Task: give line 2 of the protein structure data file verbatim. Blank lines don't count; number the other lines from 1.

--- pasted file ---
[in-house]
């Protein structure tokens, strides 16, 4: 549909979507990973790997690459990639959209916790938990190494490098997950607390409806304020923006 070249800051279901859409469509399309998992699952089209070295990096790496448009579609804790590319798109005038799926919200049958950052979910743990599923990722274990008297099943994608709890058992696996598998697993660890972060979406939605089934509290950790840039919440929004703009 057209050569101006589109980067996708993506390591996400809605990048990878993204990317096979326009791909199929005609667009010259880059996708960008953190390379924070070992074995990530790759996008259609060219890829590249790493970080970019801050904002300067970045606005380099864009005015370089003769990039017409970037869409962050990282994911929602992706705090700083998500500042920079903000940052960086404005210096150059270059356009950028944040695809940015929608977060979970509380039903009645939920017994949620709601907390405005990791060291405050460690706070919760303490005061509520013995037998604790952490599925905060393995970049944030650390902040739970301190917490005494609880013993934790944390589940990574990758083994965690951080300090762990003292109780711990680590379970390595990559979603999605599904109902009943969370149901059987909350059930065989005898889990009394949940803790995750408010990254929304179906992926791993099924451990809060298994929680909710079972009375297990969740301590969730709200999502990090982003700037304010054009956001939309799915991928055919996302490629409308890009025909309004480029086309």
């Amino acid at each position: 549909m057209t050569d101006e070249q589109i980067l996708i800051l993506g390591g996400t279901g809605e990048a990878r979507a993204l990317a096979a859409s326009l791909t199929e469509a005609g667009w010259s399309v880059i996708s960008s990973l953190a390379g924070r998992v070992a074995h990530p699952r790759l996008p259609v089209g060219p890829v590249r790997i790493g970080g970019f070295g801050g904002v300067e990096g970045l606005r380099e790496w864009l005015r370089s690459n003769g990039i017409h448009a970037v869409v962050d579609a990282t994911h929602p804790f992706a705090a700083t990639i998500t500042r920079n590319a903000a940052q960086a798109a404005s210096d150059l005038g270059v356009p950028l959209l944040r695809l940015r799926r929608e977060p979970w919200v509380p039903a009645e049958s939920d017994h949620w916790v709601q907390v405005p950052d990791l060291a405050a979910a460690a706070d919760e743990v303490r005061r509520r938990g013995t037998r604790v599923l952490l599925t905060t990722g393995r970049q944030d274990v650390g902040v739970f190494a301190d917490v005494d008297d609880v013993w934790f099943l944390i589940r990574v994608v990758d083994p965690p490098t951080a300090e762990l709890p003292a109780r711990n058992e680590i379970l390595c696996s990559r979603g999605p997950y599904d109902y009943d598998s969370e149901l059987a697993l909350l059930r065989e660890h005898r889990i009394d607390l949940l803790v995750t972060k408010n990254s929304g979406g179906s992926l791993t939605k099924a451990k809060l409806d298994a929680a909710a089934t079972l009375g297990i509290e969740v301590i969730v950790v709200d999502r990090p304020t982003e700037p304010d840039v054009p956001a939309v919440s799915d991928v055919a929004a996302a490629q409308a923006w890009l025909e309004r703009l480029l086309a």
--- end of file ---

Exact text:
């Protein structure tokens, strides 16, 4: 549909979507990973790997690459990639959209916790938990190494490098997950607390409806304020923006 070249800051279901859409469509399309998992699952089209070295990096790496448009579609804790590319798109005038799926919200049958950052979910743990599923990722274990008297099943994608709890058992696996598998697993660890972060979406939605089934509290950790840039919440929004703009 057209050569101006589109980067996708993506390591996400809605990048990878993204990317096979326009791909199929005609667009010259880059996708960008953190390379924070070992074995990530790759996008259609060219890829590249790493970080970019801050904002300067970045606005380099864009005015370089003769990039017409970037869409962050990282994911929602992706705090700083998500500042920079903000940052960086404005210096150059270059356009950028944040695809940015929608977060979970509380039903009645939920017994949620709601907390405005990791060291405050460690706070919760303490005061509520013995037998604790952490599925905060393995970049944030650390902040739970301190917490005494609880013993934790944390589940990574990758083994965690951080300090762990003292109780711990680590379970390595990559979603999605599904109902009943969370149901059987909350059930065989005898889990009394949940803790995750408010990254929304179906992926791993099924451990809060298994929680909710079972009375297990969740301590969730709200999502990090982003700037304010054009956001939309799915991928055919996302490629409308890009025909309004480029086309």